If you have trouble getting or keeping an erection that’s firm enough for sexual intercourse more than 25 percent of the time, you have an erection problem. You may not be able to get an erection at all, or you may lose it during sex. When this condition continues, you have erectile dysfunction (ED), which affects an estimated 140 million men worldwide. Seeking treatment before it goes on too long can help your self-esteem and harming your relationship with your partner.
Receiving a prescription for an oral phosphodiesterase-5 (PDE5) inhibitor that increases blood flow to your penis is the first step in overcoming ED. But a recent study shows that how you take your new medication can determine whether or not it works. Researchers discovered that over two-thirds of ED patients who weren’t benefitting from their medications were taking them incorrectly.Most responded well after education on proper administration, according to a report in the journal Urology.
Between January 2010 and June 2011, urologists referred 250 men who presented with ED despite phosdiesterase-5 inhibitor treatment to a University Hospital in Madrid, Spain. Doctors used the International Index of Erectile Function to measure ED. Medication use included 39 percent Sildenafil, 37 percent Tadalafil, and 24 percent Vardenafil.
Javier Romero Otero, M.D., from the Department of Urology, and his colleagues conducted a structured interview to evaluate the most frequent patient errors when taking ED medications. They asked the men about six main areas related to poor treatment response including adequate sexual stimulation, if patients had tried other ED medications, if they took the drugs on an empty stomach on six different days at maximum dosages, and if they waited at least one to two hours before initiating sexual activity.
Deviations from recommended medication use occurred at least once in 172 (69 percent) of subjects, twice in 42 percent, three times in 28 percent, and four or more times in 7 percent. The most common error in 41 percent of patients was not trying more than one ED medication. One-third of the men didn’t take their ED drugs on at least six to eight different occasions, which is necessary before the improvement curve begins to plateau. Almost one-third failed to take maximum dosages. About one-fifth didn’t take their medications on an empty stomach, a requirement for Sildenafil and Vardenafil.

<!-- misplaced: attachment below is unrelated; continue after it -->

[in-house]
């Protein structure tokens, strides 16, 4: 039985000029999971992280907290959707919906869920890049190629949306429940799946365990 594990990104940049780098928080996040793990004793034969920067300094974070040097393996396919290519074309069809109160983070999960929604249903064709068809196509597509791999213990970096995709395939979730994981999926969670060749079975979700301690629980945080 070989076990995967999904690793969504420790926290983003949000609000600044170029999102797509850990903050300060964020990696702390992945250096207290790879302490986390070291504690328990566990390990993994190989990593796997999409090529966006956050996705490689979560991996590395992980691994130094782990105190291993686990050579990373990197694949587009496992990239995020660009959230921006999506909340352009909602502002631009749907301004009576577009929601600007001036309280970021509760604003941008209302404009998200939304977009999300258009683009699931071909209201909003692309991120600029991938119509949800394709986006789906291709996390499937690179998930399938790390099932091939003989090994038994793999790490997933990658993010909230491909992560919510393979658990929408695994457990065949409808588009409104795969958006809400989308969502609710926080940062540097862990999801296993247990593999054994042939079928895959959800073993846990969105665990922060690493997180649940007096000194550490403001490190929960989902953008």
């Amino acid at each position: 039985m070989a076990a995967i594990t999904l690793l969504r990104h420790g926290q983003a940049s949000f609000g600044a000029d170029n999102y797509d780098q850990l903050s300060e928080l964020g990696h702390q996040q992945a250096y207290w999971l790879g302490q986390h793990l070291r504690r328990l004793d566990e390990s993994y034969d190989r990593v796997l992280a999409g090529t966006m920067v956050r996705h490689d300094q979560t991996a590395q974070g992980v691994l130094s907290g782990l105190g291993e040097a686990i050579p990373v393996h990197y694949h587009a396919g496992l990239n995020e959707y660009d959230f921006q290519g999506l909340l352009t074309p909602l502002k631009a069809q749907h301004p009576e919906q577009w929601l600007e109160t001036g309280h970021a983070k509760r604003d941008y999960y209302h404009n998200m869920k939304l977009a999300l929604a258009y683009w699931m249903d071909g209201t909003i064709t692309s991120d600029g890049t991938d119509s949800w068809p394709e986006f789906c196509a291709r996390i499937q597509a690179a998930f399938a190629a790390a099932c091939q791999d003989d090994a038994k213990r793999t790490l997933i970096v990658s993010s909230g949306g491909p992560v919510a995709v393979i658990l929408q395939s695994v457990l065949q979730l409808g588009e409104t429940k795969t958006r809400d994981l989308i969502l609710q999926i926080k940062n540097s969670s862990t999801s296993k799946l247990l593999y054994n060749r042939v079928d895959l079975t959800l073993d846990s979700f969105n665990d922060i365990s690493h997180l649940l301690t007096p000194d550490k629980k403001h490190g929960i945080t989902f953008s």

Because two-thirds of nonresponders were using their ED medications in suboptimal conditions, the researchers offered them a reeducation intervention program. Of the 172 men with incomplete or incorrect use, 115 (66.9 percent) accepted and 57 (33.1 percent) declined. Among the 115 men who learned how to use their ED drugs correctly, treatment was successful in 88 (76.5 percent) false nonresponders. The other 27 (23.5 percent) turned out to be true nonresponders. Study investigators found no significant differences for responses between the three medications.
The researchers advise that patient education on the most effective use of ED medicines is vital to avoid false nonresponders. They concluded that most ED patients can become responsive if doctors explain proper administration conditions in detail initially or provide reeducation as necessary so patients will know what directions to follow.
Prescription Treatment Options
For relief from your ED symptoms, buy Sildenafil (generic Viagra) that lasts about four hours. If you want the ability to achieve and maintain erections during a typical 36-hour period, buy Tadalafil(generic Cialis). These medications work only during sexually arousal. They start to take effect in about 15-45 minutes.
Approximately 15 percent of men experience Sildenafil side effects. The most common ones are facial flushing (one in 10), headaches (one in six), stomach pain, nasal congestion, nausea, diarrhea, and an inability to differentiate between green and blue colors.
The most common Tadalafil side effects are facial flushing (reddening), headaches, upset stomach, diarrhea, flu-like symptoms, and nausea. If you experience a painful prolonged erection that lasts more than four hours, seek medical care.
An erection involves your brain, nerves, hormones, and blood vessels. According to the U.S. National Library of Medicine, anything interfering with these normal functions can lead to ED. Common causes include:
- Diabetes, high blood pressure, heart and thyroid conditions, poor blood flow, depression, multiple sclerosis, and Parkinson’s disease
- Nicotine, alcohol, or cocaine use
- Low testosterone levels
- Poor communication with your partner
- Repeated feelings of doubt and failure
- Stress, fear, anxiety, or anger
- Nerve damage from prostate surgery
- Spinal cord injury
- Unrealistic sexual expectations, which make sex a task instead of a pleasure
These healthy habits can help support your ED treatment:
- Limit smoking and alcohol use.
- Take time to relax.
- Get plenty of rest.
- Exercise and eat a healthy diet to encourage good blood circulation.
- Talk to your partner about sex and your relationship.
If you have trouble sharing your anxiety about your sexual performance, counseling can help you and your partner deal with your ED.